Perhaps the most mind-churning mainstream film of recent years, Inception is testament to the power of great costume design. Not only does it look sumptuous, thanks to all those 3 pc suits and silk ties, but because of costume designer Jeffrey Kurland and director Christopher Nolan’s commitment to clothing serving an implicit function, Inception is at least partially decipherable by what the characters wear. The screen is filled with costume clues to interpret.
Jeffrey Kurland has been costume designer on thirty seven feature films, including Ocean’s Eleven (2001) and Collateral (2004), though Inception is his first collaboration with Chris Nolan. Here he explains exclusively to Clothes on Film his sartorial choices for the movie and how they integrate with the story. (Click HERE to read the follow up interview).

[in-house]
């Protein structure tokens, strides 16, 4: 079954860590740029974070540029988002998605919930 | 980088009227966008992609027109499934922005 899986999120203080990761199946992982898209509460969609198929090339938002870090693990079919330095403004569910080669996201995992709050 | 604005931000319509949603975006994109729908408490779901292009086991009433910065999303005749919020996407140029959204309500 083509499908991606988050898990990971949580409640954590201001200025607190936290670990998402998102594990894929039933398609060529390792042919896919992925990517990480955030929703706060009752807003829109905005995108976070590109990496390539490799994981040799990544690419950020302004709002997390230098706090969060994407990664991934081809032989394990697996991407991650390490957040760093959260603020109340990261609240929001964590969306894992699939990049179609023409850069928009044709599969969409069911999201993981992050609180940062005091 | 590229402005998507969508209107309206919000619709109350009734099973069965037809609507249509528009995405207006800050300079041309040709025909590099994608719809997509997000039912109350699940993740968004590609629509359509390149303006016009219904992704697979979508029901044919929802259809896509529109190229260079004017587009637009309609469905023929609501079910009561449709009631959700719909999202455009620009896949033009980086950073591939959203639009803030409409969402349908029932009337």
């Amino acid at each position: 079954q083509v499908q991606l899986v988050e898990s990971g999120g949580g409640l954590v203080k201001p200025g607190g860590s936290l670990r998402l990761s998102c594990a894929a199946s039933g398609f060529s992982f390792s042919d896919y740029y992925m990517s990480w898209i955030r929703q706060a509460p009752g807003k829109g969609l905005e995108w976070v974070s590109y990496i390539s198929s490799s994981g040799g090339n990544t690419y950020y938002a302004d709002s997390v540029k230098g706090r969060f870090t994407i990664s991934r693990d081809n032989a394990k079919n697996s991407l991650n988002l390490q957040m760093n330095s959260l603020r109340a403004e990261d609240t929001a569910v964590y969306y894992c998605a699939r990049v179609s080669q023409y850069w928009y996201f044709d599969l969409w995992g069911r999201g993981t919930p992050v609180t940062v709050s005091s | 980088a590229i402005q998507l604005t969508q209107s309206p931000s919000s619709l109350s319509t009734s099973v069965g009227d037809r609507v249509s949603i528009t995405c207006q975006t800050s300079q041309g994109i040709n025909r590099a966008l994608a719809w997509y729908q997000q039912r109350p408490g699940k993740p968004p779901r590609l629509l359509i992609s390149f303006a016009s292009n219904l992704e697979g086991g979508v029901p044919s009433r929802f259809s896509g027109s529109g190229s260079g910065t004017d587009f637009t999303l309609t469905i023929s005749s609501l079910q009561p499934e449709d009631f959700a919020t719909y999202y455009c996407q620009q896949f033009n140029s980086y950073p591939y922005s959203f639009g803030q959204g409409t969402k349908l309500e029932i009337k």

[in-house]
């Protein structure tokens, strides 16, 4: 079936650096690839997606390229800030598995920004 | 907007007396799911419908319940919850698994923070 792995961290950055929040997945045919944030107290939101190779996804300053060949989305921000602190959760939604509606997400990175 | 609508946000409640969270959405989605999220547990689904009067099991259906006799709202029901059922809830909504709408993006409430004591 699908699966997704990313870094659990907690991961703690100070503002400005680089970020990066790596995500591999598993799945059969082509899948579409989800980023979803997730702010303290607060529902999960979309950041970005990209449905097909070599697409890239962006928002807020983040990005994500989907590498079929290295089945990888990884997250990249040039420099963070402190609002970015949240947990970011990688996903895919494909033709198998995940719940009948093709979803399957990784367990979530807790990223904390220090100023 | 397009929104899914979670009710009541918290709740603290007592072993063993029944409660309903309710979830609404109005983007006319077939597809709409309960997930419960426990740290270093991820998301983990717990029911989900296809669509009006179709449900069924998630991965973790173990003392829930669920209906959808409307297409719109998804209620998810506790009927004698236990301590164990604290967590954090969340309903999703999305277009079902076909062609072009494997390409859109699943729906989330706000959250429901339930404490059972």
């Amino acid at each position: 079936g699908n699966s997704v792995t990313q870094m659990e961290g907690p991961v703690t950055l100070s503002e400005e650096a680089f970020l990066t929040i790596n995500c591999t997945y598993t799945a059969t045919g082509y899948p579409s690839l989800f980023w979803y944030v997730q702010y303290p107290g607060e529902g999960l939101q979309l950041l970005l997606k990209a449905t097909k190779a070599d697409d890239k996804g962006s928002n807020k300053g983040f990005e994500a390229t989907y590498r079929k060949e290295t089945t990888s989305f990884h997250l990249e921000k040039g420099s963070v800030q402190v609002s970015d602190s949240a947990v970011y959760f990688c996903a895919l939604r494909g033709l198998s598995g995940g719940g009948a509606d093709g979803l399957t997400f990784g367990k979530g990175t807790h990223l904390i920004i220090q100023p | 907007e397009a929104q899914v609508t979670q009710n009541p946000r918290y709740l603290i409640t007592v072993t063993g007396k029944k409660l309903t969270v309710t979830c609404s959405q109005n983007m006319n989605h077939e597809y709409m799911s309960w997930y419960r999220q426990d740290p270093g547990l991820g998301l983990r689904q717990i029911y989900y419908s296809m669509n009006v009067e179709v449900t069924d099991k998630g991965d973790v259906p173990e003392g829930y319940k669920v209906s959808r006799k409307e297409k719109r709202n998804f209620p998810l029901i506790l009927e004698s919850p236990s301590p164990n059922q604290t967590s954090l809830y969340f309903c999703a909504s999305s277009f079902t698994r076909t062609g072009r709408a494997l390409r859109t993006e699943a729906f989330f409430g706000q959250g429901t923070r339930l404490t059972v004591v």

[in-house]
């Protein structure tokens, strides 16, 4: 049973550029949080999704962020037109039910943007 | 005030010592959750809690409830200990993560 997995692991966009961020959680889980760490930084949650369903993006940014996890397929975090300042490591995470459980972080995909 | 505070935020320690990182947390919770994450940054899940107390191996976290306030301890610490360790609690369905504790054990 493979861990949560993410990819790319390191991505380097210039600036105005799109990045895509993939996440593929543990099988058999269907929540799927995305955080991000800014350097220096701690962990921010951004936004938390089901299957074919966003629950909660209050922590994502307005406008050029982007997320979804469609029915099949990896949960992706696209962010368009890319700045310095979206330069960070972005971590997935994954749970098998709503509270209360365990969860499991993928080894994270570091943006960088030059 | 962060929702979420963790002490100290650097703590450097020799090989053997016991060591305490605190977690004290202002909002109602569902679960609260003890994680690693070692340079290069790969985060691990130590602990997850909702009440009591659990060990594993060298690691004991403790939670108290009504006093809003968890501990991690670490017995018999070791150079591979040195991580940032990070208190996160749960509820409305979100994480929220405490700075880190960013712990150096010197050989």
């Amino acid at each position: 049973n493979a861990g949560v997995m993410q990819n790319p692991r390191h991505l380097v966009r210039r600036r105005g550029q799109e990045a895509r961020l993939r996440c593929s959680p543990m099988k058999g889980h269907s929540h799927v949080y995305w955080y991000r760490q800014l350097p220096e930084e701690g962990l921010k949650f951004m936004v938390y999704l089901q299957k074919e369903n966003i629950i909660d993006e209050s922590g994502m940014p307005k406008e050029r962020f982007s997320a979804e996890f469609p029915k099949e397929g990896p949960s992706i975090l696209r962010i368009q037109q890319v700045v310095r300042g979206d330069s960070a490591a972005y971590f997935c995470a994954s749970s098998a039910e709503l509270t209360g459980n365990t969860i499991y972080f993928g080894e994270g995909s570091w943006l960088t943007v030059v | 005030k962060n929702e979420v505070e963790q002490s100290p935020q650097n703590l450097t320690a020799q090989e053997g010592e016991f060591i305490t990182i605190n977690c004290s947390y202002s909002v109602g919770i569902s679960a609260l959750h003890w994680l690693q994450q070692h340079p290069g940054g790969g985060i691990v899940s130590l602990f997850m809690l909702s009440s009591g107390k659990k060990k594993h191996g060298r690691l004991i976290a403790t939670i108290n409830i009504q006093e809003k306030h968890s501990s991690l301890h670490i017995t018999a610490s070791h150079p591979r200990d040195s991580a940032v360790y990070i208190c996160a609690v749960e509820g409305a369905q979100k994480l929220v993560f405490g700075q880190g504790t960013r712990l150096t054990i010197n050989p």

Clothes on Film, Chris: Was it your intention to give each character a signature look, e.g. Joseph Gordon-Levitt as Arthur in 3pc suits, or Ellen Page’s Ariadne nearly always wearing patterned silk neck scarves?
Jeffrey Kurland: I set out, as I always do, to design all of the costumes for Inception to best serve the emotional and physical needs of each of the characters.
If a signature look for each character emerged, it was not through a pre-designated plan but through the physical development of that character.
The costumes, i.e. the suits, coats, dresses, etc in Inception were all designed by Jeffrey Kurland. They were made to order.
COF: The first time we see Marion Cotillard as Mal she is encircled in an angular upturned collar, somewhat like a wicked witch. What was the purpose behind her look and how did it evolve throughout the story?